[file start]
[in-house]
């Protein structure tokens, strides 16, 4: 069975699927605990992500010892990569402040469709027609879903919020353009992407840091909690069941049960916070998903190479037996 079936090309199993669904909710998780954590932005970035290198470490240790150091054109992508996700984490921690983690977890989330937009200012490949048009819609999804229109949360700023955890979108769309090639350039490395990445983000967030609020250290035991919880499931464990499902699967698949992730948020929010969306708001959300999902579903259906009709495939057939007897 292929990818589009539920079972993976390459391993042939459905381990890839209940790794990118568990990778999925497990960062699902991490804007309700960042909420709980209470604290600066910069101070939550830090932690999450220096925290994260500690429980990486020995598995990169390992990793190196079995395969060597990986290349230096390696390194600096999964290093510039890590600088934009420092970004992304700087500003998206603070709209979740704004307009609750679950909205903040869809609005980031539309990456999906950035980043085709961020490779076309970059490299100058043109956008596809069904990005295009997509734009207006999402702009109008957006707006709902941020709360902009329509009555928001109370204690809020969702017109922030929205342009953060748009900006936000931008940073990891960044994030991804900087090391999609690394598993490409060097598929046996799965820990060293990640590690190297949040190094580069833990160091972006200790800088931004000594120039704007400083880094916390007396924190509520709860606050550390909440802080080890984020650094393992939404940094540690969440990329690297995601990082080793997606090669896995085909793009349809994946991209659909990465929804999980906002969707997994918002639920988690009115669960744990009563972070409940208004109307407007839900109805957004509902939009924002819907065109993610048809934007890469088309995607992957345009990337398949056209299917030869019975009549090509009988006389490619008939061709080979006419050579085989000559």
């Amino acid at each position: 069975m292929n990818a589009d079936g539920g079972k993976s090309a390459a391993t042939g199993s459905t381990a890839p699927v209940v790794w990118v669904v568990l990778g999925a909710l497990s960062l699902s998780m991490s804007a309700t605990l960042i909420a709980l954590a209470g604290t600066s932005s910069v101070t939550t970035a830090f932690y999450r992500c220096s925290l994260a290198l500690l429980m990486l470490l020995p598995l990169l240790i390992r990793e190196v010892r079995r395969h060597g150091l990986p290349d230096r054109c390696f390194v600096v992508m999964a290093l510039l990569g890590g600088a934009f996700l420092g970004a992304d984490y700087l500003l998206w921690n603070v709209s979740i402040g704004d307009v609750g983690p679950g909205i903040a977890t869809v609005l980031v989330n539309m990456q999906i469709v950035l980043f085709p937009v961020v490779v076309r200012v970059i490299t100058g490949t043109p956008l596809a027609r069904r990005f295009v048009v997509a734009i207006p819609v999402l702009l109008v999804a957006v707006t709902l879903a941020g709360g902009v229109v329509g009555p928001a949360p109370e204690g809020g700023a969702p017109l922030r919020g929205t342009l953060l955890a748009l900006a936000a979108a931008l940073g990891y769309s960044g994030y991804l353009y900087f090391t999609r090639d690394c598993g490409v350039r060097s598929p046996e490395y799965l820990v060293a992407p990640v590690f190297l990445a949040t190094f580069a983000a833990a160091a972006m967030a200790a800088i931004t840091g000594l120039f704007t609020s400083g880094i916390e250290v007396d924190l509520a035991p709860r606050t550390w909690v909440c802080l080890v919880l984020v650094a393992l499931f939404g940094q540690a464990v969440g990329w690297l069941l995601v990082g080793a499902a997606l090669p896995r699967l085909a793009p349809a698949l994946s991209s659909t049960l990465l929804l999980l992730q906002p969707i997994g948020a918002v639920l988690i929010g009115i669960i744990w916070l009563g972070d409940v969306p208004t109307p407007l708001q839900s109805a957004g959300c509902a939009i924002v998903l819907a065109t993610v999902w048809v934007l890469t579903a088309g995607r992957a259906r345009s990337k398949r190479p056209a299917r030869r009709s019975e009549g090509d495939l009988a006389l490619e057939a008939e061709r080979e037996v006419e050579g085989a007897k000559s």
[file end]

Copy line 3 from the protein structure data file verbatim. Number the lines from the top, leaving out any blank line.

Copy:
């Amino acid at each position: 069975m292929n990818a589009d079936g539920g079972k993976s090309a390459a391993t042939g199993s459905t381990a890839p699927v209940v790794w990118v669904v568990l990778g999925a909710l497990s960062l699902s998780m991490s804007a309700t605990l960042i909420a709980l954590a209470g604290t600066s932005s910069v101070t939550t970035a830090f932690y999450r992500c220096s925290l994260a290198l500690l429980m990486l470490l020995p598995l990169l240790i390992r990793e190196v010892r079995r395969h060597g150091l990986p290349d230096r054109c390696f390194v600096v992508m999964a290093l510039l990569g890590g600088a934009f996700l420092g970004a992304d984490y700087l500003l998206w921690n603070v709209s979740i402040g704004d307009v609750g983690p679950g909205i903040a977890t869809v609005l980031v989330n539309m990456q999906i469709v950035l980043f085709p937009v961020v490779v076309r200012v970059i490299t100058g490949t043109p956008l596809a027609r069904r990005f295009v048009v997509a734009i207006p819609v999402l702009l109008v999804a957006v707006t709902l879903a941020g709360g902009v229109v329509g009555p928001a949360p109370e204690g809020g700023a969702p017109l922030r919020g929205t342009l953060l955890a748009l900006a936000a979108a931008l940073g990891y769309s960044g994030y991804l353009y900087f090391t999609r090639d690394c598993g490409v350039r060097s598929p046996e490395y799965l820990v060293a992407p990640v590690f190297l990445a949040t190094f580069a983000a833990a160091a972006m967030a200790a800088i931004t840091g000594l120039f704007t609020s400083g880094i916390e250290v007396d924190l509520a035991p709860r606050t550390w909690v909440c802080l080890v919880l984020v650094a393992l499931f939404g940094q540690a464990v969440g990329w690297l069941l995601v990082g080793a499902a997606l090669p896995r699967l085909a793009p349809a698949l994946s991209s659909t049960l990465l929804l999980l992730q906002p969707i997994g948020a918002v639920l988690i929010g009115i669960i744990w916070l009563g972070d409940v969306p208004t109307p407007l708001q839900s109805a957004g959300c509902a939009i924002v998903l819907a065109t993610v999902w048809v934007l890469t579903a088309g995607r992957a259906r345009s990337k398949r190479p056209a299917r030869r009709s019975e009549g090509d495939l009988a006389l490619e057939a008939e061709r080979e037996v006419e050579g085989a007897k000559s």